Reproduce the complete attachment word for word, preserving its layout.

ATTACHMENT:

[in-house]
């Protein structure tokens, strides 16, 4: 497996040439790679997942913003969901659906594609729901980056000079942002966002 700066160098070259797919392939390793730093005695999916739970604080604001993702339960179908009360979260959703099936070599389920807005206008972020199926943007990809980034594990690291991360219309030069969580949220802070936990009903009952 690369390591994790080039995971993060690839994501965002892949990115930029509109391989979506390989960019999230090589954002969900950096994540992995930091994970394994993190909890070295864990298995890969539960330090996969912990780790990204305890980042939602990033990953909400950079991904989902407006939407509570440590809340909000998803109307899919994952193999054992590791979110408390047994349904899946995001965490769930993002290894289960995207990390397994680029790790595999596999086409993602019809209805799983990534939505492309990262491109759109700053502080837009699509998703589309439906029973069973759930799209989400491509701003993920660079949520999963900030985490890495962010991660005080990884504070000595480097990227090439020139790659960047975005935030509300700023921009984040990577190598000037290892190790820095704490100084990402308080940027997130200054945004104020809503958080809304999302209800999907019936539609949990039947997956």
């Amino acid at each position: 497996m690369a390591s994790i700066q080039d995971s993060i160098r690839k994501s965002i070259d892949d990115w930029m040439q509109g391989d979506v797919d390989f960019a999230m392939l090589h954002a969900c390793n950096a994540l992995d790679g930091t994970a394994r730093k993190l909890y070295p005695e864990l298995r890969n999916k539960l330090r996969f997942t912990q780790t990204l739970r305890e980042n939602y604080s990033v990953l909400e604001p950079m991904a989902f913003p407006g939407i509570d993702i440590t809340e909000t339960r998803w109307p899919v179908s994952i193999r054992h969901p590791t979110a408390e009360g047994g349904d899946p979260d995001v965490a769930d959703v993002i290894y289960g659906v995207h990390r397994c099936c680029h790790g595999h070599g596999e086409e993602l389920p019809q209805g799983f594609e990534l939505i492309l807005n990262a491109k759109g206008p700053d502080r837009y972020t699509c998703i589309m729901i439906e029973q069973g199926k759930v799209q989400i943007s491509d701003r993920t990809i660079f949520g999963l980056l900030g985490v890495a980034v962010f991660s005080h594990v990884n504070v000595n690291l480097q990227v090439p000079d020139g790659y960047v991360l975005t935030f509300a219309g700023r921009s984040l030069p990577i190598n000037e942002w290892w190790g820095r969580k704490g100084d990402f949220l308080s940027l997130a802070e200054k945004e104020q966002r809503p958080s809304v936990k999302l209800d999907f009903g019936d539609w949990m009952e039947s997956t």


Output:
[in-house]
């Protein structure tokens, strides 16, 4: 497996040439790679997942913003969901659906594609729901980056000079942002966002 700066160098070259797919392939390793730093005695999916739970604080604001993702339960179908009360979260959703099936070599389920807005206008972020199926943007990809980034594990690291991360219309030069969580949220802070936990009903009952 690369390591994790080039995971993060690839994501965002892949990115930029509109391989979506390989960019999230090589954002969900950096994540992995930091994970394994993190909890070295864990298995890969539960330090996969912990780790990204305890980042939602990033990953909400950079991904989902407006939407509570440590809340909000998803109307899919994952193999054992590791979110408390047994349904899946995001965490769930993002290894289960995207990390397994680029790790595999596999086409993602019809209805799983990534939505492309990262491109759109700053502080837009699509998703589309439906029973069973759930799209989400491509701003993920660079949520999963900030985490890495962010991660005080990884504070000595480097990227090439020139790659960047975005935030509300700023921009984040990577190598000037290892190790820095704490100084990402308080940027997130200054945004104020809503958080809304999302209800999907019936539609949990039947997956």
């Amino acid at each position: 497996m690369a390591s994790i700066q080039d995971s993060i160098r690839k994501s965002i070259d892949d990115w930029m040439q509109g391989d979506v797919d390989f960019a999230m392939l090589h954002a969900c390793n950096a994540l992995d790679g930091t994970a394994r730093k993190l909890y070295p005695e864990l298995r890969n999916k539960l330090r996969f997942t912990q780790t990204l739970r305890e980042n939602y604080s990033v990953l909400e604001p950079m991904a989902f913003p407006g939407i509570d993702i440590t809340e909000t339960r998803w109307p899919v179908s994952i193999r054992h969901p590791t979110a408390e009360g047994g349904d899946p979260d995001v965490a769930d959703v993002i290894y289960g659906v995207h990390r397994c099936c680029h790790g595999h070599g596999e086409e993602l389920p019809q209805g799983f594609e990534l939505i492309l807005n990262a491109k759109g206008p700053d502080r837009y972020t699509c998703i589309m729901i439906e029973q069973g199926k759930v799209q989400i943007s491509d701003r993920t990809i660079f949520g999963l980056l900030g985490v890495a980034v962010f991660s005080h594990v990884n504070v000595n690291l480097q990227v090439p000079d020139g790659y960047v991360l975005t935030f509300a219309g700023r921009s984040l030069p990577i190598n000037e942002w290892w190790g820095r969580k704490g100084d990402f949220l308080s940027l997130a802070e200054k945004e104020q966002r809503p958080s809304v936990k999302l209800d999907f009903g019936d539609w949990m009952e039947s997956t």